Charles Woodruff, a lawyer representing six large drug manufacturers, denied that the industry was thoughtless about public welfare: his firms had for years worked to keep morphine and later cocaine out of the hands of dope fiends and disreputable persons. Multiple regulations would just make “a goat out of the manufacturer. The welfare of this country depends on the welfare of the manufacturer.” Dr. William Muir of Brooklyn, speaking for the New York Pharmaceutical Association, showed the plight of the honest retailer. Cannabis, for example, was an ingredient of corn cures. Every time a corn cure was sold, the druggist would have to make a record of it. The druggists weren’t interested in helping collect statistics for future legislation, a goal suggested for the law. Dr. Muir warned the committee that retail druggists were now up in arms against the bill: only the day before five hundred druggists in Brooklyn had met and opposed the measure. He disputed estimates on prevalence of drug abuse. Declaring that education could control the problem, Muir pointed to a decline in the sale of cocaine, which he attributed to public enlightenment. Just because opium causes some harm, he argued, is no reason to stamp it out; one should think of the good it does in relieving pain. “A good many people are killed by automobiles: but there is [also] a good deal of pleasure gotten out of them,” he said. Representative Payne, in response to Muir, summarized the goal of federal legislation: not to limit opium’s pain-relieving uses but to eliminate the use of drugs “prepared to satisfy a habit.”

The American Pharmaceutical Association was represented by the chairman of its Committee on National Legislation, Henry B. Hynson. Amendments recommended by the association clearly illustrated its willingness to go beyond most drug-interest groups in the search for effective reforms. The association criticized the list of uncontrolled drugs as too short; it wanted synthetic drugs to be listed and heroin to receive specific mention. Hynson pinpointed some ambiguities in the bill’s definitions and further emphasized the association’s desire to have a strong law by warning the committee that if they added the word “knowingly” it would “envalidate the whole matter.” Yet, as regards the possible police powers of such an act, he added, the several states should retain control of the writers of prescriptions within their borders.

Charles B. Towns, operator of a drug and alcohol hospital in New York, also defended the Foster bill. Towns attacked the veracity of the witnesses representing the wholesalers, saying he could name names and cite instances of habitues’ purchases from the wholesalers. Towns opposed almost all stimulants. He greatly feared opium’s effects on the mind and body. Anyone could get addicted to morphine by taking 1/4 grain daily for three weeks, no matter what his character. Codeine was especially dangerous, and as for cannabis, “there is no drug in the Pharmacopoeia today that would produce the pleasurable sensations you would get from cannabis … and of all the drugs on earth I would certainly put that on the list.” Moreover, experience had convinced him that it was a habit-forming drug. He believed that federal and state laws must cooperate and complement each other in the control of habit-forming drugs. Although he had noted a decline in the use and sale of cocaine, he figured the legitimate need for the drug to be very small compared to the amount being sold in the United States. He agreed with pharmaceutical representatives that 50 percent of the addictions resulted from overzealous physicians who prescribed habit-forming drugs.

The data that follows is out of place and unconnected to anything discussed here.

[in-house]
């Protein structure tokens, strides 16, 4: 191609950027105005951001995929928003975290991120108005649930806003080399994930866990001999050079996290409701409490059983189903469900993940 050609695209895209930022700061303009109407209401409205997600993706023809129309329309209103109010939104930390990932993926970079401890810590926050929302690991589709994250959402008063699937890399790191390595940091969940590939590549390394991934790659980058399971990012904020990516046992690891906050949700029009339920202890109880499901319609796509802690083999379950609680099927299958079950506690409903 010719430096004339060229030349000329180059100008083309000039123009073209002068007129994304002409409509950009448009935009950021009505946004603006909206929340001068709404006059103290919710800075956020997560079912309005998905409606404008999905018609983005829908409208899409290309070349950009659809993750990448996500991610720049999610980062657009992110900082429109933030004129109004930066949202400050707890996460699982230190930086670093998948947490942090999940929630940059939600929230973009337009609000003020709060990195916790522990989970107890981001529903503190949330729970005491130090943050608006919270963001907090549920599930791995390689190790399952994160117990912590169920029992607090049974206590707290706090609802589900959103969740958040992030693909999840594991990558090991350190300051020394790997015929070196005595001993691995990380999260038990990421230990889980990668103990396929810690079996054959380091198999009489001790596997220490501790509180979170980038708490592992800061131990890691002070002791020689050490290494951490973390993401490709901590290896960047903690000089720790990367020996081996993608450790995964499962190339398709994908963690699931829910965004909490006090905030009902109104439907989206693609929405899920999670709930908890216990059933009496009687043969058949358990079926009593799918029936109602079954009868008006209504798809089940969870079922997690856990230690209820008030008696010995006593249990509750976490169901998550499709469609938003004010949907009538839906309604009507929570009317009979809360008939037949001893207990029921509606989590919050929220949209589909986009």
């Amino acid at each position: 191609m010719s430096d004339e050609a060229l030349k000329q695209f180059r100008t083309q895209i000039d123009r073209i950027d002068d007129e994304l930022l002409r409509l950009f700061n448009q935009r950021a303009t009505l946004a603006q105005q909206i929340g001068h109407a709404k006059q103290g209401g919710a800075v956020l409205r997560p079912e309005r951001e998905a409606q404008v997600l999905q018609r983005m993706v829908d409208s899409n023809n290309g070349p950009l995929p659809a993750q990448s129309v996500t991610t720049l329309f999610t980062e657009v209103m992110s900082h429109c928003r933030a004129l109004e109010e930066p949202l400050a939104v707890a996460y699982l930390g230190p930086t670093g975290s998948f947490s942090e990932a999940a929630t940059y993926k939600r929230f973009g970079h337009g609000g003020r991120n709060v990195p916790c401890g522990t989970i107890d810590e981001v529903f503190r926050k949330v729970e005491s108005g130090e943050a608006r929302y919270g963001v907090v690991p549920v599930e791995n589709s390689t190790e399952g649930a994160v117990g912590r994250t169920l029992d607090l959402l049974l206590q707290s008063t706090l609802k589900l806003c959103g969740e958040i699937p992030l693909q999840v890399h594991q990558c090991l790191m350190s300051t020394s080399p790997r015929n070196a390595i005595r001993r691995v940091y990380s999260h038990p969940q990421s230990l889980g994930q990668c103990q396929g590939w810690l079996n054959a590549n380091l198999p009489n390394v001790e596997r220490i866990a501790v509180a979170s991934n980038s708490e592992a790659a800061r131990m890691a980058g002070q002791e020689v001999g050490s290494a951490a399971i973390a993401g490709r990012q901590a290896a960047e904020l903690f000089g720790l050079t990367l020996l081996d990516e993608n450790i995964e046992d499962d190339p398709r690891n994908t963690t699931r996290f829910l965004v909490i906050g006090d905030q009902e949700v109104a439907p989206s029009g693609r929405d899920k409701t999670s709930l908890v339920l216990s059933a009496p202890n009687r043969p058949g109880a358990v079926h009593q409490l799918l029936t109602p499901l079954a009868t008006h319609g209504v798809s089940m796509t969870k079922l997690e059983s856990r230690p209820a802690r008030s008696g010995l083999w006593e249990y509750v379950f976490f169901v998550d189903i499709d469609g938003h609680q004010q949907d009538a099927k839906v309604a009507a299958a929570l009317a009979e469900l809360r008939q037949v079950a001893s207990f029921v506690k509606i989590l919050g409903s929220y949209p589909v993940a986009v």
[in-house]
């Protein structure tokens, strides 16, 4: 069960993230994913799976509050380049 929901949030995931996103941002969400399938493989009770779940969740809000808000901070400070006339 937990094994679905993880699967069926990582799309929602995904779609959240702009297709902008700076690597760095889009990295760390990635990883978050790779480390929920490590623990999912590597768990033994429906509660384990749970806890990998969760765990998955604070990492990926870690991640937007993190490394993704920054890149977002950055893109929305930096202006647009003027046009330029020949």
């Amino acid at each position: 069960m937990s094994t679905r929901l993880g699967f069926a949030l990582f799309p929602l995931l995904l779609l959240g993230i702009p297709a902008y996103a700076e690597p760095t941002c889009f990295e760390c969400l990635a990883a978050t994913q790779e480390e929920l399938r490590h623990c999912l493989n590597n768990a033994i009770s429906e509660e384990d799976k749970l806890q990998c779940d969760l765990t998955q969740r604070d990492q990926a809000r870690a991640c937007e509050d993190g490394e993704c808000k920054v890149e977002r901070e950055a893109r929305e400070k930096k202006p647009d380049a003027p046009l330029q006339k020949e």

From the Bureau of Chemistry came Dr. Wiley and his assistant Dr. L. F. Kebler, who appeared with samples of narcotic-containing proprietary medicines including addiction remedies and infants’ soothing syrups. Some preparations were from physicians who operated opium-cure sanitaria or who sold bottled opium cures through the mail. Since these “cures” contained large amounts of narcotics, Dr. Kebler contested the wisdom of the druggists who wanted to exempt proprietaries from the general law.92

Dr. Wiley wanted a prohibitory law, but he would accept less. Caffeine should be added to the list, as well as acetanilid, antipyrene, and phenacetin. He belittled the contention that large firms could not keep accurate records of habit-forming drugs.

The drug trade’s chief requirements — provisions for exempt proprietaries, simple record keeping, and softer penalties — had to be met if federal laws controlling or monitoring the traffic in dangerous drugs were to be passed. Two weeks after the hearings, Representative Payne wrote to Huntington Wilson hinting that the Foster bill might not be acted upon in this last session of the 61st Congress because of the time pressure. He chided the delay caused by trying to decide who would be honored by introducing the bill — Mr. Mann or Mr. Foster.93

Wright remained optimistic, but the drug trades had won. The American Druggist and Pharmaceutical Record of February 1911 headlined the decision simply “Foster Bill Killed.” In his enthusiasm and political naivete, Wright had not taken into consideration the great threat his bill posed to everyday routine and sales in the drug trades. The Foster bill’s uncompromising provisions were impressive; not a milligram of a habit-forming drug would have been lost in the legitimate trade had this bill been passed and enforced. But such an altruistic bill could not be accepted by manufacturers and local druggists. Smoking opium could be denied to the Chinese, but babies were not to be protected from narcotized “Mrs. Winslow’s Soothing Syrup” or “Hooper’s Anodyne, the Infant’s Friend.”